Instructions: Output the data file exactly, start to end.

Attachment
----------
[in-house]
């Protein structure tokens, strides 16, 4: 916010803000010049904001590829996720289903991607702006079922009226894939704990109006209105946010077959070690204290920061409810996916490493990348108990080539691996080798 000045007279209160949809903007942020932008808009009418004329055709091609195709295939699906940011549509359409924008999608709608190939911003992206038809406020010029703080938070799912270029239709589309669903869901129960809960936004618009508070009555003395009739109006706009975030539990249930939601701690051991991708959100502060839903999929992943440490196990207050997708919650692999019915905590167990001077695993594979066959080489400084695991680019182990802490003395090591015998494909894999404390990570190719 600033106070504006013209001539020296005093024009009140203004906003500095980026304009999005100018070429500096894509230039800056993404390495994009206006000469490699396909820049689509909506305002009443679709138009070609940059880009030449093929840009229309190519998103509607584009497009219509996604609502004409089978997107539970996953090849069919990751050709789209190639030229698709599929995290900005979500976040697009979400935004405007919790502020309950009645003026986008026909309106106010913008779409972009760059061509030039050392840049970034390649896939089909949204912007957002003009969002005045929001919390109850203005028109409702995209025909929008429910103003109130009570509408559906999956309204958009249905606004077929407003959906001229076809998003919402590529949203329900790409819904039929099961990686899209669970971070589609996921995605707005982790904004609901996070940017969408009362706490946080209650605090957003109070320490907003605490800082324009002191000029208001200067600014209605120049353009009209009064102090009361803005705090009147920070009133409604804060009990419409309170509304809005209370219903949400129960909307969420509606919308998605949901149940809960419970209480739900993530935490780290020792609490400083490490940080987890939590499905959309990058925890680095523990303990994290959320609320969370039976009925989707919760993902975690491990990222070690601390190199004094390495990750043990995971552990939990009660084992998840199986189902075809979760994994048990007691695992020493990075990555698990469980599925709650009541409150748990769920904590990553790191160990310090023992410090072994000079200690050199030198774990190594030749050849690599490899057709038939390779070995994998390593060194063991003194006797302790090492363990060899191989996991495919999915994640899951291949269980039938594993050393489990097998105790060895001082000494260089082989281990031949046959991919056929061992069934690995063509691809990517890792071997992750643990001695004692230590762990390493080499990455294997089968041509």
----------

[in-house]
């Protein structure tokens, strides 16, 4: 916010803000010049904001590829996720289903991607702006079922009226894939704990109006209105946010077959070690204290920061409810996916490493990348108990080539691996080798 000045007279209160949809903007942020932008808009009418004329055709091609195709295939699906940011549509359409924008999608709608190939911003992206038809406020010029703080938070799912270029239709589309669903869901129960809960936004618009508070009555003395009739109006706009975030539990249930939601701690051991991708959100502060839903999929992943440490196990207050997708919650692999019915905590167990001077695993594979066959080489400084695991680019182990802490003395090591015998494909894999404390990570190719 600033106070504006013209001539020296005093024009009140203004906003500095980026304009999005100018070429500096894509230039800056993404390495994009206006000469490699396909820049689509909506305002009443679709138009070609940059880009030449093929840009229309190519998103509607584009497009219509996604609502004409089978997107539970996953090849069919990751050709789209190639030229698709599929995290900005979500976040697009979400935004405007919790502020309950009645003026986008026909309106106010913008779409972009760059061509030039050392840049970034390649896939089909949204912007957002003009969002005045929001919390109850203005028109409702995209025909929008429910103003109130009570509408559906999956309204958009249905606004077929407003959906001229076809998003919402590529949203329900790409819904039929099961990686899209669970971070589609996921995605707005982790904004609901996070940017969408009362706490946080209650605090957003109070320490907003605490800082324009002191000029208001200067600014209605120049353009009209009064102090009361803005705090009147920070009133409604804060009990419409309170509304809005209370219903949400129960909307969420509606919308998605949901149940809960419970209480739900993530935490780290020792609490400083490490940080987890939590499905959309990058925890680095523990303990994290959320609320969370039976009925989707919760993902975690491990990222070690601390190199004094390495990750043990995971552990939990009660084992998840199986189902075809979760994994048990007691695992020493990075990555698990469980599925709650009541409150748990769920904590990553790191160990310090023992410090072994000079200690050199030198774990190594030749050849690599490899057709038939390779070995994998390593060194063991003194006797302790090492363990060899191989996991495919999915994640899951291949269980039938594993050393489990097998105790060895001082000494260089082989281990031949046959991919056929061992069934690995063509691809990517890792071997992750643990001695004692230590762990390493080499990455294997089968041509």